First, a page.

U.S. and Iraqi officials appear to be out-of-sync on how best to inflict a lasting defeat on the Islamic State group (IS) as another Iraqi city appears poised to fall into the terror organization’s grip.
Iraqi officials said IS captured three villages on the eastern outskirts of Ramadi, the capital of Iraq’s western Anbar province Thursday, while fighters continued to pressure troops trying to hold the city itself.
Already, Iraqi officials are calling Ramadi’s plight catastrophic, saying at least 2,000 families have fled to take refuge in southern and western suburbs of the Iraqi capital of Baghdad. Some accounts from inside Ramadi describe the city as a ghost town.
Ebb and flow of war
Wrapping up a visit to Washington, Iraqi Prime Minister Haider al-Abadi tried to cast the developments in and around Ramadi as part of the ebb-and-flow of a long war with a savvy enemy.
“This is a war and in a war you can win in a place and lose ... somewhere else,” he told an audience at the Center for Strategic and International Studies (CSIS), saying IS, hurt from a defeat in Tikrit, was likely trying to send a message. “I think it was timed with my visit to the U.S.”
Still, he expressed concerns that new Iraqi brigades set to fight IS in Anbar province were still lacking the necessary equipment.
“These new brigades, they need heavy weapons and I understand these are on the way,” Abadi said. “I hope we receive them in time."
The prime minister also criticized the U.S. and the coalition for failing to respond quickly to Iraqi requests for airstrikes.
“You want the enemy to be hit as quick as possible when you are moving forward,” Abadi said.
U.S. defense officials say that in private meetings, Abadi made clear that with Tikrit largely in Iraqi hands, his next focus is Anbar province, an effort which would require more U.S. assistance. But at a Pentagon briefing Thursday, the highest ranking U.S. military official indicated that while Ramadi is already “a humanitarian problem,” U.S. military priorities lie elsewhere.
“The issue here is not about brick and mortar, it’s about defeating ISIL,” said Joint Chiefs of Staff Chairmen Gen. Martin Dempsey, using an acronym for IS. “I would much rather that Ramadi not fall but it won't be the end of a campaign should it fall.”
Instead, Dempsey placed higher value on the city of Bayji and the Baiji oil refinery. Both are part of what Dempsey described as a deliberate and measured campaign north and west of Baghdad that has already seen Iraqi forces, with the help of Shi’ite militias and coalition air power, gain control of Tikrit. Both are also under attack from IS fighters.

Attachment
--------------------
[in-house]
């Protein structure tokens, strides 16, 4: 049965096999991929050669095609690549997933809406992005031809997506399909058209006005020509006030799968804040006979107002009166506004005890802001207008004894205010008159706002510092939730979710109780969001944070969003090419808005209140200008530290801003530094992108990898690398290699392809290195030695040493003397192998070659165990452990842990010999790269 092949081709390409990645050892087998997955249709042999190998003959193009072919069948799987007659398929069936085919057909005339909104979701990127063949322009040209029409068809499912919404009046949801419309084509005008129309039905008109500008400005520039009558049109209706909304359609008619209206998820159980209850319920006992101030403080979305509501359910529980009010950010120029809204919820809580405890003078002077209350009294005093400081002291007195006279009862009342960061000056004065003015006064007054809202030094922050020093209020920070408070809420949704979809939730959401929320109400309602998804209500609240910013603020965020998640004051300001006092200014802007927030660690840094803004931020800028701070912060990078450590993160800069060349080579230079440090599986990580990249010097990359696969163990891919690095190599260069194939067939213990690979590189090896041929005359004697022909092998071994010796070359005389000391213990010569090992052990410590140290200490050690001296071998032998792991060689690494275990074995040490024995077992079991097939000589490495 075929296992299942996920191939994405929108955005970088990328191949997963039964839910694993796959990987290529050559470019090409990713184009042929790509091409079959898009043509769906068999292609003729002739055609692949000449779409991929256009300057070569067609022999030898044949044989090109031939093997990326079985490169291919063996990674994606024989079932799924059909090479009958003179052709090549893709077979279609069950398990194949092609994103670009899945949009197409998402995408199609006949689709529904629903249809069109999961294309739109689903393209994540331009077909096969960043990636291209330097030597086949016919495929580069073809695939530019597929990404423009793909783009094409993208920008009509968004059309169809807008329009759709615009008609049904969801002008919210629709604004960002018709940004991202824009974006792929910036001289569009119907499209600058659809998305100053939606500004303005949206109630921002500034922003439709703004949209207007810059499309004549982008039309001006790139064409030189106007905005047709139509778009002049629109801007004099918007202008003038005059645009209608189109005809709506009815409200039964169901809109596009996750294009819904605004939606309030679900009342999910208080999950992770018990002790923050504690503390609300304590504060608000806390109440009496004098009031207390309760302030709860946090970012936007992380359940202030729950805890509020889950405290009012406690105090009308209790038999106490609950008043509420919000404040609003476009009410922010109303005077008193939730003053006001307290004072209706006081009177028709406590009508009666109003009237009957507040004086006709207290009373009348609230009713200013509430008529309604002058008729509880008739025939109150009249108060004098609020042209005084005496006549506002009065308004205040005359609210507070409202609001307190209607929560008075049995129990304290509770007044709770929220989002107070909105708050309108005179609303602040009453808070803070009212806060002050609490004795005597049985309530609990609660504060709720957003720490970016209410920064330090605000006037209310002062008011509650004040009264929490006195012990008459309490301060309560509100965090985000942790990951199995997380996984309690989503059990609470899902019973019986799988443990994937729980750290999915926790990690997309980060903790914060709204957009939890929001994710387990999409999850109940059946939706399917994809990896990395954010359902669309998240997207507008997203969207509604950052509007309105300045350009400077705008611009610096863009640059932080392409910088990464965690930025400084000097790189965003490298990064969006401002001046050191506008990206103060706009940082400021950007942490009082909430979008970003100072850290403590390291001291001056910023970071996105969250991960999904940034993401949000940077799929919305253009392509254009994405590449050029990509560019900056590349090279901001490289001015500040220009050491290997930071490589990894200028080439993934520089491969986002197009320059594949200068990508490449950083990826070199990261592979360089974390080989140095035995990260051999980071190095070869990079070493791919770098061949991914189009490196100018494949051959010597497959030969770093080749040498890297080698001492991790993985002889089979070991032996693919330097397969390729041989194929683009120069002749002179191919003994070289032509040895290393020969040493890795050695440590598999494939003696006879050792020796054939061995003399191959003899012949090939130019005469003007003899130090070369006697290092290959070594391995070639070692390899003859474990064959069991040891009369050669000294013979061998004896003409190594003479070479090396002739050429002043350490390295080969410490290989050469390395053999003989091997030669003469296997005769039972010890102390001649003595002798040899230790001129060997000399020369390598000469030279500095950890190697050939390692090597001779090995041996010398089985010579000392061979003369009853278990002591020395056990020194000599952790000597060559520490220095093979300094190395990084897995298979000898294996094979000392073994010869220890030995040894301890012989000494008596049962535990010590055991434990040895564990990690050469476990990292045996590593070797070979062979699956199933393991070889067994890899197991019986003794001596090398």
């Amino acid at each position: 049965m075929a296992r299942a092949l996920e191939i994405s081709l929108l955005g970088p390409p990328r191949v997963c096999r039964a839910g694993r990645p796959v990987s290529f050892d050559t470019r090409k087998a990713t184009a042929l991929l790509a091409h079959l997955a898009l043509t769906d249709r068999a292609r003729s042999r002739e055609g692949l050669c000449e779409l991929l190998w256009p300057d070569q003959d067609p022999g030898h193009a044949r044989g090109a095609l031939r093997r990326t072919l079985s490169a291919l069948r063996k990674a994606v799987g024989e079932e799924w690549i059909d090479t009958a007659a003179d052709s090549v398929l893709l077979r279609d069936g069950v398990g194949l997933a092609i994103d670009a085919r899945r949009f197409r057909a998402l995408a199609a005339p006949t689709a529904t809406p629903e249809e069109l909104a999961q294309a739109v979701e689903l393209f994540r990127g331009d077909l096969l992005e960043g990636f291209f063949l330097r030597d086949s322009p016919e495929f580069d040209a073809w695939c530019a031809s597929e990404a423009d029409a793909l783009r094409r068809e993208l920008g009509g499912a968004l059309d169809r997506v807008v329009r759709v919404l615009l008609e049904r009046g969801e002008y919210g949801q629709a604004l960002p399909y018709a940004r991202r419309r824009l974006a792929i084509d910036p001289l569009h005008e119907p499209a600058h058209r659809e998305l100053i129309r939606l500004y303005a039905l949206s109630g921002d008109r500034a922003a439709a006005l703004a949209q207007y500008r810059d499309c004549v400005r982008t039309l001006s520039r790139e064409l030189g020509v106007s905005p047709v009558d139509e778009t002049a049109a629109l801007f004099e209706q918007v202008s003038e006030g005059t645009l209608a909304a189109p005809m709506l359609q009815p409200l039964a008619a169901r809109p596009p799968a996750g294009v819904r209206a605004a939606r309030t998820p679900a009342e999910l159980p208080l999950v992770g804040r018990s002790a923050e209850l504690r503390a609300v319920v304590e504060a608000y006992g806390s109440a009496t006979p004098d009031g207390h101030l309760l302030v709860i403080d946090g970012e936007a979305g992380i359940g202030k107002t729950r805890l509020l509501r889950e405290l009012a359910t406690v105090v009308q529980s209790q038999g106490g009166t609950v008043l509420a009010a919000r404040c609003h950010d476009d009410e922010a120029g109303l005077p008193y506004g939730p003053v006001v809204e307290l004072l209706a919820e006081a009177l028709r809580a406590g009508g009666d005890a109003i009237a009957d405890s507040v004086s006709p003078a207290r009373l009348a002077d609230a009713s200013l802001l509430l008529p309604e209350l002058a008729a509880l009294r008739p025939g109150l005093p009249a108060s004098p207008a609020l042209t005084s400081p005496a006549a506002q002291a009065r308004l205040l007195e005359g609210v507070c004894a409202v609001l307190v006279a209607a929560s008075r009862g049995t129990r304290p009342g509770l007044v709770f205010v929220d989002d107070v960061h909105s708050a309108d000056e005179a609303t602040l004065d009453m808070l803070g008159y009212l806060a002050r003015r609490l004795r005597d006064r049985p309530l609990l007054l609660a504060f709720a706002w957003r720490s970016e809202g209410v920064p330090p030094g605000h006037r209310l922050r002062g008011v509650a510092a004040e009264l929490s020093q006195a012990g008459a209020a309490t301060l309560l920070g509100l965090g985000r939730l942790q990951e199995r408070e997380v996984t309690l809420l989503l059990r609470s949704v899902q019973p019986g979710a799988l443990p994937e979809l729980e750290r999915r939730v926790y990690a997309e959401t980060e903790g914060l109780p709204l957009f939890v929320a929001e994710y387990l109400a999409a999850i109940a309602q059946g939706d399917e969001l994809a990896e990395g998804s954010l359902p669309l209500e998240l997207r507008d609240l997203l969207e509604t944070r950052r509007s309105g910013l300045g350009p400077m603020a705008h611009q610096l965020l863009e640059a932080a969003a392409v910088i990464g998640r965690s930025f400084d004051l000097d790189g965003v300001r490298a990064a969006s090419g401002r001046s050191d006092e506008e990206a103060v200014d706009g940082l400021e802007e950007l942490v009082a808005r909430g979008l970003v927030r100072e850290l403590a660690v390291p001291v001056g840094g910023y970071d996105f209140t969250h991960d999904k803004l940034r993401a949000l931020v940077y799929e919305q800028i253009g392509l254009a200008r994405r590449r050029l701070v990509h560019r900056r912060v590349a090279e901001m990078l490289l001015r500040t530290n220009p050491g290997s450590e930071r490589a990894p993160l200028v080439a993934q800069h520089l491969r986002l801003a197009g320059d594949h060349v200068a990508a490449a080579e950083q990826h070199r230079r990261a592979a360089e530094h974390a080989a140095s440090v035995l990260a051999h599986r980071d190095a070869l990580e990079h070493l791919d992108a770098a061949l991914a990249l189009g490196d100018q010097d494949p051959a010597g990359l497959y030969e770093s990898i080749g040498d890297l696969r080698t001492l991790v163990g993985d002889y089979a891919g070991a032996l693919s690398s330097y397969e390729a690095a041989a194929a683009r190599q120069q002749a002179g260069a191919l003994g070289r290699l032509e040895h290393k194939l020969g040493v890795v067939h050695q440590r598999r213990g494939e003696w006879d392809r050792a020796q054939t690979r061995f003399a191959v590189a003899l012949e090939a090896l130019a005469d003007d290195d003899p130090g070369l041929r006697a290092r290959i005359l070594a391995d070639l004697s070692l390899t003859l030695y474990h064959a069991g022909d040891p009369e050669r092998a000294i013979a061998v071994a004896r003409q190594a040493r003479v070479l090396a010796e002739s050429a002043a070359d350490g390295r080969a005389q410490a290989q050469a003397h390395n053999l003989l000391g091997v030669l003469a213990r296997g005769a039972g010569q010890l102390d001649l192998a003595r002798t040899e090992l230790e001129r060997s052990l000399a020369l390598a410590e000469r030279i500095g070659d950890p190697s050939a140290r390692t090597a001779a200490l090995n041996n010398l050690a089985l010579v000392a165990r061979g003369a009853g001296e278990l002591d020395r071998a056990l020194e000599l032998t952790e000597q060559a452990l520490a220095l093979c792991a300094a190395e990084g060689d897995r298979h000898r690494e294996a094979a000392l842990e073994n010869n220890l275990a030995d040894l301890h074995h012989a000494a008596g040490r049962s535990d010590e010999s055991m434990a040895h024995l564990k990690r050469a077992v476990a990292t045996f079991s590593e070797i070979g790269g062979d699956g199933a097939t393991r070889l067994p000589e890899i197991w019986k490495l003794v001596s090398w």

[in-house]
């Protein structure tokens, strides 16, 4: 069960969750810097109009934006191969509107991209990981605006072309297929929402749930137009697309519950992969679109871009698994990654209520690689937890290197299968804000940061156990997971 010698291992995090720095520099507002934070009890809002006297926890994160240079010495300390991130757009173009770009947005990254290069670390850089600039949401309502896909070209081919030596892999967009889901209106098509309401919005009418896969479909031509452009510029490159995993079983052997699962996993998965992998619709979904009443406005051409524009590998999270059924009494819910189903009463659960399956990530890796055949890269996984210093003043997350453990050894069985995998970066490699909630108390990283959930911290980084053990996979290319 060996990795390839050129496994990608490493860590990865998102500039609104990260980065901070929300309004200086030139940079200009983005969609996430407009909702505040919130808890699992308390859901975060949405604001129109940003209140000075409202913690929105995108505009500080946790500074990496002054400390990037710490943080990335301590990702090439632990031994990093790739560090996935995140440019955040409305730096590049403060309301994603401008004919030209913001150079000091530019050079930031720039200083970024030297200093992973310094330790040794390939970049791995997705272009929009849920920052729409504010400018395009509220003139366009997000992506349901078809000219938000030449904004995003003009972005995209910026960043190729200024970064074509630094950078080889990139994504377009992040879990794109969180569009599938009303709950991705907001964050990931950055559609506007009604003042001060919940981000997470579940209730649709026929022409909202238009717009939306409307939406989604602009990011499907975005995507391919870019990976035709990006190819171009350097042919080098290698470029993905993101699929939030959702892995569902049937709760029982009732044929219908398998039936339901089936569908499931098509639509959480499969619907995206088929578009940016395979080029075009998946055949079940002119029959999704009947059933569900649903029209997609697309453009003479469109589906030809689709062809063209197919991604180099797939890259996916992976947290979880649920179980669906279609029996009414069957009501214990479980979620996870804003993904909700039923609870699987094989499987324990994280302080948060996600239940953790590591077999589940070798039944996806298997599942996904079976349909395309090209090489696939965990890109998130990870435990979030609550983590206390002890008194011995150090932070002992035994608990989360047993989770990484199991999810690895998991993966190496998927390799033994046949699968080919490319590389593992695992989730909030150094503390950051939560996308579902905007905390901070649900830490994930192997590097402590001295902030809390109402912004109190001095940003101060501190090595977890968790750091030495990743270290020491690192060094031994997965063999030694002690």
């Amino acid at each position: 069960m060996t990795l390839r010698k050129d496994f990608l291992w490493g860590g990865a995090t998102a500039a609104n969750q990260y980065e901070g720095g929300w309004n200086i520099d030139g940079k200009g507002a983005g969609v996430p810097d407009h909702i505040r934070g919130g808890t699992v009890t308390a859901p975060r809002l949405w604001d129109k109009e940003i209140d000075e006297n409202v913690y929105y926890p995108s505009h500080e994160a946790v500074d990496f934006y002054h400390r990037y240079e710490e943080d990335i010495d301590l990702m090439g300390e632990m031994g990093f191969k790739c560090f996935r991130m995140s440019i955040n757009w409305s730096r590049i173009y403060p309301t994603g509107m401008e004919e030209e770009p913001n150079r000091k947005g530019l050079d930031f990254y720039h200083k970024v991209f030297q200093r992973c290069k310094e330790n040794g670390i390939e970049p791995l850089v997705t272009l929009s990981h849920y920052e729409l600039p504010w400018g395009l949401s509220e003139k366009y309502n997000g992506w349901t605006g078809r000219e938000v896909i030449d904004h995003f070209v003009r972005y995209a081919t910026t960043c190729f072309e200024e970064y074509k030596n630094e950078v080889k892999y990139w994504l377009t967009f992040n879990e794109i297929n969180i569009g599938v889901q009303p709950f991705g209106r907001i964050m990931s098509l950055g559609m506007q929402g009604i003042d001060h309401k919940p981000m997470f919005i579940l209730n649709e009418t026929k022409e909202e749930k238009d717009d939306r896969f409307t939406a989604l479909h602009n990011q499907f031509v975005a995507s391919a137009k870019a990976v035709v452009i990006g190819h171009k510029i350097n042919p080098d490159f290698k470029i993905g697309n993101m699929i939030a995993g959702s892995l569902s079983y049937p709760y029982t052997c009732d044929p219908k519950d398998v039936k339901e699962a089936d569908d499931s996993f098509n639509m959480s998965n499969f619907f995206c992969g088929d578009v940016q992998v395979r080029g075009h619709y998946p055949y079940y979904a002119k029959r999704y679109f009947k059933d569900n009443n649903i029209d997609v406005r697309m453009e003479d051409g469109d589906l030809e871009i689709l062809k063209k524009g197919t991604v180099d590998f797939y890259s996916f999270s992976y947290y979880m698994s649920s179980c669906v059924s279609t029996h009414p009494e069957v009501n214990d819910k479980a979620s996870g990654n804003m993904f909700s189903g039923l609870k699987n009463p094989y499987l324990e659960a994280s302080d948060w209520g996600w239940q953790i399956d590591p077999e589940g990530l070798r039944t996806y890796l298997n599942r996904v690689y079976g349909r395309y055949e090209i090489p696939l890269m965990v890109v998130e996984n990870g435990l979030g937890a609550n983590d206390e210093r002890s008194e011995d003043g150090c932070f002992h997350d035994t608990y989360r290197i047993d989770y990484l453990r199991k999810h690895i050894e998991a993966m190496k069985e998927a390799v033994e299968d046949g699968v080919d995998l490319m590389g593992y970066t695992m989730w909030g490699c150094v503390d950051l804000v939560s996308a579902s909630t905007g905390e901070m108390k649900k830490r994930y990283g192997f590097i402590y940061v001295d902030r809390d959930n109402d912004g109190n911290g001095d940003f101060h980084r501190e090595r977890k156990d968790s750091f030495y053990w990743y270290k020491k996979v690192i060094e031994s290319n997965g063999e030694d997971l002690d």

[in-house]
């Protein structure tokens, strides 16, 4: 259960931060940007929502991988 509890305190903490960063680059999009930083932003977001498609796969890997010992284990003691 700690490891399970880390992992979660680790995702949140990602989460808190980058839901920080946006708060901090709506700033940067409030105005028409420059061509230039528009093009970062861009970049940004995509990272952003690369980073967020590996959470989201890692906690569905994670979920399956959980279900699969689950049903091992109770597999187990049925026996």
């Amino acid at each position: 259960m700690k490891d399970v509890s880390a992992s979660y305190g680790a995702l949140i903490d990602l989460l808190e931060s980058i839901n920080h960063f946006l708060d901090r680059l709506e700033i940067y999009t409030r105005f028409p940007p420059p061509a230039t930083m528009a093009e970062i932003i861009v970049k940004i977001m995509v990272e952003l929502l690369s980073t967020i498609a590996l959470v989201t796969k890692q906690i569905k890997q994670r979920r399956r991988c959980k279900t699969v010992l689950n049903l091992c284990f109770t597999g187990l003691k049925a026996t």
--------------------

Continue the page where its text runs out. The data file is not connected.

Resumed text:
Dempsey told reporters the refinery itself is "at no risk right now," though he noted militants have penetrated the refinery's outer perimeter.
“Once the Iraqis have full control of Baiji they will control all of their oil infrastructure, both north and south, and deny ISIL the ability to generate revenue through oil,” Dempsey said. “Baiji is a more strategic target.”
There may be other reasons the U.S. is leery of making Ramadi and Anbar province the next target. Defense officials describe Anbar as a series of pockets, some controlled by Iraqi Security Forces with others under control of IS.
Anbar province is also where U.S. troops fought some of their most difficult and bloodiest battles over eight years of combat operations in Iraq. Ramadi was a stronghold for the IS’s predecessor, al-Qaida in Iraq. Another city in Anbar province, Fallujah, was the first city to fall to the Islamic State in January of last year.
“This latest attack on Ramadi is just another indication that what the government of Iraq really needs to do is connect these ink blots, if you will, of their legitimate security forces so that there isn’t this constant back and forth,” Dempsey said. “That was the topic of our conversation with Prime Minister Abadi.”
The terrorist group's Ramadi offensive may also portend larger problems for the Iraqis, the U.S. and coalition partners.
“Iraq matters to the Islamic State,” said Daveed Gartenstein-Ross, a senior fellow at the Foundation for Defense of Democracies in Washington, speaking of Islamic history. “Without holding territory in Iraq they don’t really have any sort of claim to being a caliphate which is what they’ve staked their legitimacy upon.”
Other analysts warn the group has repeatedly shown it will not go quietly and is often very adept at striking back while seemingly on the run. There are also concerns that many of the underlying grievances against Iraq’s mainly Shi’ite government, which allowed the IS fighters to move easily into largely Sunni areas such as Anbar province, have not been adequately addressed.
“Unless you make the political moves that are needed to address those problems, [IS] is not going to go away,” said Nussaibah Younis at the Project on Middle East Democracy. “You’re always going to have these active terrorist cells who are still going to be able to inflict chaos and mass causalities.”
She also cautioned against thinking the fight in Iraq can be won on the battlefield at all.
“Remember, al-Qaida in Iraq didn’t have territory and yet it was an incredibly powerful and lethal terrorist force that haunted the country,” she said.